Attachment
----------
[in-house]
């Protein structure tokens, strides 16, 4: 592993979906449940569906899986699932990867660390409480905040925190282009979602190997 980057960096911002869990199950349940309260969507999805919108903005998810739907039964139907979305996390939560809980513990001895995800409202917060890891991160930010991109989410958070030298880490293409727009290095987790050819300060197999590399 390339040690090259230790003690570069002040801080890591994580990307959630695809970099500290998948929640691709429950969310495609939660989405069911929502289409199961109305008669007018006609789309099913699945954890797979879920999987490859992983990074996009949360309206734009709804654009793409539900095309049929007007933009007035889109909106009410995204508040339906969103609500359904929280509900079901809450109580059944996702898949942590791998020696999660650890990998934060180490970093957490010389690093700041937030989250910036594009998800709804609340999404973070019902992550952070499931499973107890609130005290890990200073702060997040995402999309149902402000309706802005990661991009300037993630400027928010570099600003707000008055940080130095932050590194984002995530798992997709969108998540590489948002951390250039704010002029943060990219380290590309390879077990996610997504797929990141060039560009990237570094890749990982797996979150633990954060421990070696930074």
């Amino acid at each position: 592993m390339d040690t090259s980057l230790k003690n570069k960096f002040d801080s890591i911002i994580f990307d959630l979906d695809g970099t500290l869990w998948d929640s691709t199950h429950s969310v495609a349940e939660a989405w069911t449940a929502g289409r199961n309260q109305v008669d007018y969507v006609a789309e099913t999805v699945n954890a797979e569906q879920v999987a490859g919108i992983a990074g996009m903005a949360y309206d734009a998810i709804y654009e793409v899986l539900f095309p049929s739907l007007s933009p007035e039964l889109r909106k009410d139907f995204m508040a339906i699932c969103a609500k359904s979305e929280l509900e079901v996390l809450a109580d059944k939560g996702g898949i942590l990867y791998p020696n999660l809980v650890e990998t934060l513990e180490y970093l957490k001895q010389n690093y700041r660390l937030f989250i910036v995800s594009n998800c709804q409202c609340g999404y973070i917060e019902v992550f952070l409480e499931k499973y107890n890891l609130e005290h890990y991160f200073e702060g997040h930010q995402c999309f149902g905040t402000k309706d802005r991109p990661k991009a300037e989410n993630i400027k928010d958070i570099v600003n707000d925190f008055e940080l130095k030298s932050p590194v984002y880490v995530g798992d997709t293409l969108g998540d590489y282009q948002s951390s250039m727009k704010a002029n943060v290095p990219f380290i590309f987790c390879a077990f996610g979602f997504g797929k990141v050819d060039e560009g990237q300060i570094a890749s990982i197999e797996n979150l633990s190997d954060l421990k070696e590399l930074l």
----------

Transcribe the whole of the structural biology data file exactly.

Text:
[in-house]
């Protein structure tokens, strides 16, 4: 592993979906449940569906899986699932990867660390409480905040925190282009979602190997 980057960096911002869990199950349940309260969507999805919108903005998810739907039964139907979305996390939560809980513990001895995800409202917060890891991160930010991109989410958070030298880490293409727009290095987790050819300060197999590399 390339040690090259230790003690570069002040801080890591994580990307959630695809970099500290998948929640691709429950969310495609939660989405069911929502289409199961109305008669007018006609789309099913699945954890797979879920999987490859992983990074996009949360309206734009709804654009793409539900095309049929007007933009007035889109909106009410995204508040339906969103609500359904929280509900079901809450109580059944996702898949942590791998020696999660650890990998934060180490970093957490010389690093700041937030989250910036594009998800709804609340999404973070019902992550952070499931499973107890609130005290890990200073702060997040995402999309149902402000309706802005990661991009300037993630400027928010570099600003707000008055940080130095932050590194984002995530798992997709969108998540590489948002951390250039704010002029943060990219380290590309390879077990996610997504797929990141060039560009990237570094890749990982797996979150633990954060421990070696930074």
């Amino acid at each position: 592993m390339d040690t090259s980057l230790k003690n570069k960096f002040d801080s890591i911002i994580f990307d959630l979906d695809g970099t500290l869990w998948d929640s691709t199950h429950s969310v495609a349940e939660a989405w069911t449940a929502g289409r199961n309260q109305v008669d007018y969507v006609a789309e099913t999805v699945n954890a797979e569906q879920v999987a490859g919108i992983a990074g996009m903005a949360y309206d734009a998810i709804y654009e793409v899986l539900f095309p049929s739907l007007s933009p007035e039964l889109r909106k009410d139907f995204m508040a339906i699932c969103a609500k359904s979305e929280l509900e079901v996390l809450a109580d059944k939560g996702g898949i942590l990867y791998p020696n999660l809980v650890e990998t934060l513990e180490y970093l957490k001895q010389n690093y700041r660390l937030f989250i910036v995800s594009n998800c709804q409202c609340g999404y973070i917060e019902v992550f952070l409480e499931k499973y107890n890891l609130e005290h890990y991160f200073e702060g997040h930010q995402c999309f149902g905040t402000k309706d802005r991109p990661k991009a300037e989410n993630i400027k928010d958070i570099v600003n707000d925190f008055e940080l130095k030298s932050p590194v984002y880490v995530g798992d997709t293409l969108g998540d590489y282009q948002s951390s250039m727009k704010a002029n943060v290095p990219f380290i590309f987790c390879a077990f996610g979602f997504g797929k990141v050819d060039e560009g990237q300060i570094a890749s990982i197999e797996n979150l633990s190997d954060l421990k070696e590399l930074l």